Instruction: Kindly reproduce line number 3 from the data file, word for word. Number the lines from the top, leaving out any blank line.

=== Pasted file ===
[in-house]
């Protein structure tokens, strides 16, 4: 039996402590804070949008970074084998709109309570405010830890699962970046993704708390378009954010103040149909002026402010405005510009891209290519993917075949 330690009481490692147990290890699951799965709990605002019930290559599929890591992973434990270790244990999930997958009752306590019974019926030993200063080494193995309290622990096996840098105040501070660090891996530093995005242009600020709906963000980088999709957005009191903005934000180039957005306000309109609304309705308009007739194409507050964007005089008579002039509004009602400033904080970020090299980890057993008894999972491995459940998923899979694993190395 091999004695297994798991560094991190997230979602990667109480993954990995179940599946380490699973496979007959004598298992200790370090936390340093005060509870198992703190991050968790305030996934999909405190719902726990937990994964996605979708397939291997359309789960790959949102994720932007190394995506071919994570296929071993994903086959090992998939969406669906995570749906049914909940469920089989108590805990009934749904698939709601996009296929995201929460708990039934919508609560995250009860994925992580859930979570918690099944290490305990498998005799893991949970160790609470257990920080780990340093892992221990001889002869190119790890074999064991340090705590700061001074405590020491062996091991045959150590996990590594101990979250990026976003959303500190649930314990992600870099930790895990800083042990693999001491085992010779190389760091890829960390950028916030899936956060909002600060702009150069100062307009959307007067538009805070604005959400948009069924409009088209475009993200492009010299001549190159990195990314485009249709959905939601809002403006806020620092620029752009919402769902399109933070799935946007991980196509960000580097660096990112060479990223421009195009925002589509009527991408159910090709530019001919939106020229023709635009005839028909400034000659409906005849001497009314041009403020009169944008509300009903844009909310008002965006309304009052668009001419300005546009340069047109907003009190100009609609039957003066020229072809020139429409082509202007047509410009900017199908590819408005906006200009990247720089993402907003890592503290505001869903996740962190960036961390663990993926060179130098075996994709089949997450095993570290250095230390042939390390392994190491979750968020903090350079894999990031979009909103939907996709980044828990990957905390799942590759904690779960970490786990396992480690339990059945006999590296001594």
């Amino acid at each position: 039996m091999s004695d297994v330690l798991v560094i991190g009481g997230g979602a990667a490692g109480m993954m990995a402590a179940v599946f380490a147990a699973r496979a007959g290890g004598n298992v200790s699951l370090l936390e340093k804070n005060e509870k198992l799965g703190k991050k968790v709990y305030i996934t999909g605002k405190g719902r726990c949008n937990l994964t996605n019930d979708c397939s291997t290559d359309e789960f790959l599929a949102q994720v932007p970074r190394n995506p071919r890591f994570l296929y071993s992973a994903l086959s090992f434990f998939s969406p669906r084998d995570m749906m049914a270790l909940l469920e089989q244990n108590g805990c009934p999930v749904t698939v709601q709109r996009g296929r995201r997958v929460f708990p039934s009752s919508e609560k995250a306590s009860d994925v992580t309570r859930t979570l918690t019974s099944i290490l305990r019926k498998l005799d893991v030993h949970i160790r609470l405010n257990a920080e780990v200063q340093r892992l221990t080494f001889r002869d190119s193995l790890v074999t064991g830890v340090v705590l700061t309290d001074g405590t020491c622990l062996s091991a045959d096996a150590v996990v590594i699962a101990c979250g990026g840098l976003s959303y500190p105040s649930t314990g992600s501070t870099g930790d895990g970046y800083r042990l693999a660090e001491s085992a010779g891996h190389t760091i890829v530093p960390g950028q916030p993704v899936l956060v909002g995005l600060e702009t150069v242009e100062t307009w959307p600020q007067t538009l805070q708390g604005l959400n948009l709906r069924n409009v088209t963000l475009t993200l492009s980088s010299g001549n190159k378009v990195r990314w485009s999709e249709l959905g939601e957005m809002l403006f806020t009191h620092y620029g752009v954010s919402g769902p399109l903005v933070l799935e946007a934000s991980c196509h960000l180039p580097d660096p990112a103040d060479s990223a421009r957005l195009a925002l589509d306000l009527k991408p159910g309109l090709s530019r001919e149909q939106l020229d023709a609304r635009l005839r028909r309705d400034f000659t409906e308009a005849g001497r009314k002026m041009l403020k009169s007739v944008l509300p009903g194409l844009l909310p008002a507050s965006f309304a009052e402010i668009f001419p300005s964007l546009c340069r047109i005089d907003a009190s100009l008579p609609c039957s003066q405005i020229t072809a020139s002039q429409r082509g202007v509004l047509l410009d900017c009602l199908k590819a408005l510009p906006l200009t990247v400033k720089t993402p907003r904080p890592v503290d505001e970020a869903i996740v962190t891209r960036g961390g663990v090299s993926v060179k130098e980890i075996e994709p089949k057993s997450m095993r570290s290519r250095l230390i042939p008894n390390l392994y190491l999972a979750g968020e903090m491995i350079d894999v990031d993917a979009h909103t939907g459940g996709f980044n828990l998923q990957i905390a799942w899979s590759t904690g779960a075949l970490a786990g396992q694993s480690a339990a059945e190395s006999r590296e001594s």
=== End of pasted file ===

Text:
């Amino acid at each position: 039996m091999s004695d297994v330690l798991v560094i991190g009481g997230g979602a990667a490692g109480m993954m990995a402590a179940v599946f380490a147990a699973r496979a007959g290890g004598n298992v200790s699951l370090l936390e340093k804070n005060e509870k198992l799965g703190k991050k968790v709990y305030i996934t999909g605002k405190g719902r726990c949008n937990l994964t996605n019930d979708c397939s291997t290559d359309e789960f790959l599929a949102q994720v932007p970074r190394n995506p071919r890591f994570l296929y071993s992973a994903l086959s090992f434990f998939s969406p669906r084998d995570m749906m049914a270790l909940l469920e089989q244990n108590g805990c009934p999930v749904t698939v709601q709109r996009g296929r995201r997958v929460f708990p039934s009752s919508e609560k995250a306590s009860d994925v992580t309570r859930t979570l918690t019974s099944i290490l305990r019926k498998l005799d893991v030993h949970i160790r609470l405010n257990a920080e780990v200063q340093r892992l221990t080494f001889r002869d190119s193995l790890v074999t064991g830890v340090v705590l700061t309290d001074g405590t020491c622990l062996s091991a045959d096996a150590v996990v590594i699962a101990c979250g990026g840098l976003s959303y500190p105040s649930t314990g992600s501070t870099g930790d895990g970046y800083r042990l693999a660090e001491s085992a010779g891996h190389t760091i890829v530093p960390g950028q916030p993704v899936l956060v909002g995005l600060e702009t150069v242009e100062t307009w959307p600020q007067t538009l805070q708390g604005l959400n948009l709906r069924n409009v088209t963000l475009t993200l492009s980088s010299g001549n190159k378009v990195r990314w485009s999709e249709l959905g939601e957005m809002l403006f806020t009191h620092y620029g752009v954010s919402g769902p399109l903005v933070l799935e946007a934000s991980c196509h960000l180039p580097d660096p990112a103040d060479s990223a421009r957005l195009a925002l589509d306000l009527k991408p159910g309109l090709s530019r001919e149909q939106l020229d023709a609304r635009l005839r028909r309705d400034f000659t409906e308009a005849g001497r009314k002026m041009l403020k009169s007739v944008l509300p009903g194409l844009l909310p008002a507050s965006f309304a009052e402010i668009f001419p300005s964007l546009c340069r047109i005089d907003a009190s100009l008579p609609c039957s003066q405005i020229t072809a020139s002039q429409r082509g202007v509004l047509l410009d900017c009602l199908k590819a408005l510009p906006l200009t990247v400033k720089t993402p907003r904080p890592v503290d505001e970020a869903i996740v962190t891209r960036g961390g663990v090299s993926v060179k130098e980890i075996e994709p089949k057993s997450m095993r570290s290519r250095l230390i042939p008894n390390l392994y190491l999972a979750g968020e903090m491995i350079d894999v990031d993917a979009h909103t939907g459940g996709f980044n828990l998923q990957i905390a799942w899979s590759t904690g779960a075949l970490a786990g396992q694993s480690a339990a059945e190395s006999r590296e001594s």